Veteran With His Fourth Organization

Tydus Meadows reached a milestone the other day. A notable one in a way but one that he has to have mixed feelings about. When he hit one into the seats at Jacksonville, it was his first as an employee of the Dodgers. More than that, it was his 100th career out of the yard rip. Nice but since all have been achieved in the minors, he'd probably trade them all for a big league single.

This is the eighth season that Tydus Leesteve Meadows has been laboring in the minors. He's in his fourth organization, having been drafted by the Cubs, then by the Royals as a Rule 5 selection, next to the Rangers by the same method. He joined the Dodgers as a minor league free agent last November because he was impressed by assistant general manager Kim Ng. "I liked the way she presented the organization," he says.

He spent this spring in the big league camp as a non-roster invitee, the usual carrot placed on the stick for desired minor league free agents. Sent one out in an early exhibition game but the numbers prevented his ever having a real shot at making it. He knew that would undoubtedly be the case, saying, "Of course, I'll go back to the minors if I have to. I just want to make an impression before I do."

Probably the biggest impression he can make is with the long ball for hitting the century mark in homers indicates that he has a penchant for that. But he's never been a big blaster -- the 18 he socked for Frisco in the Texas League last year were the most he's ever had in one season. And he himself thinks his greatest asset is "the versatility I bring to a team. I can do a lot of things like hit a sac fly when it's needed, for example."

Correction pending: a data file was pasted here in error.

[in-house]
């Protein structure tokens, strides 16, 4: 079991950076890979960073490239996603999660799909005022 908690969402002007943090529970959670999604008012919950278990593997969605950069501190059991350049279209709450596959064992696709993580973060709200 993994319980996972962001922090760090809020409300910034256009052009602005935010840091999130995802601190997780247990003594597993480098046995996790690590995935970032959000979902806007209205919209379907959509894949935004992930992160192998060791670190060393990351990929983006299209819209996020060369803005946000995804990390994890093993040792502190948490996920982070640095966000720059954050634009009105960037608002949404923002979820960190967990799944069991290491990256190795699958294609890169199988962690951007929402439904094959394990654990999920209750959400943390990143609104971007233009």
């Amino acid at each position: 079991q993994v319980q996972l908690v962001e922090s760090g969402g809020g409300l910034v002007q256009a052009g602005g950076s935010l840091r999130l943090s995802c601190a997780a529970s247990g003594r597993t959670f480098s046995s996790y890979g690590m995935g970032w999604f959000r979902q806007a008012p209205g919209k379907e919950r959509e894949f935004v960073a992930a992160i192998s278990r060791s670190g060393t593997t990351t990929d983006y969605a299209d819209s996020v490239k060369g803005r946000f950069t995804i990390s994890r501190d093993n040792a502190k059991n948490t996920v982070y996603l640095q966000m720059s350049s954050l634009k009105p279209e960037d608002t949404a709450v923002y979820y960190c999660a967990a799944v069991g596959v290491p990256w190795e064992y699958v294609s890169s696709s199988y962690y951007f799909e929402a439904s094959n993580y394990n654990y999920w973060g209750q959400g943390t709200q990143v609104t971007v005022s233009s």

Meadows played collegiately at Vanderbilt, noted more for its scholarship that its athletics but one that has a solid baseball program besides. Only a 27th round pick at that time (1998) he showed he could hit as he moved up quickly to Double-A in two years, joining West Tennessee in the Southern League. But here he is, five years later in the same league and that has to be disturbing.

Still, he says he likes what he finds with the Dodgers. "It's not easy breaking in with a new organization but these seem like a bunch of good guys."

He hasn't been hitting all that much (.212 average at the moment) but two doubles in Monday night's game indicated that he seems to be shaking himself out of the doldrums that have becalmed almost all the Suns' bats. A .295 lifetime mark indicates that he'll do more as the season wears on.

A George native, he's 27 years old now, a solid 6-2, 210-pounder who plays any of the three outfield positions. And he keeps things positive, "I just know how to work hard and hope that people notice me." So, he's striving to add some big league stats some day to the impressive minor league portfolio he's accumulated.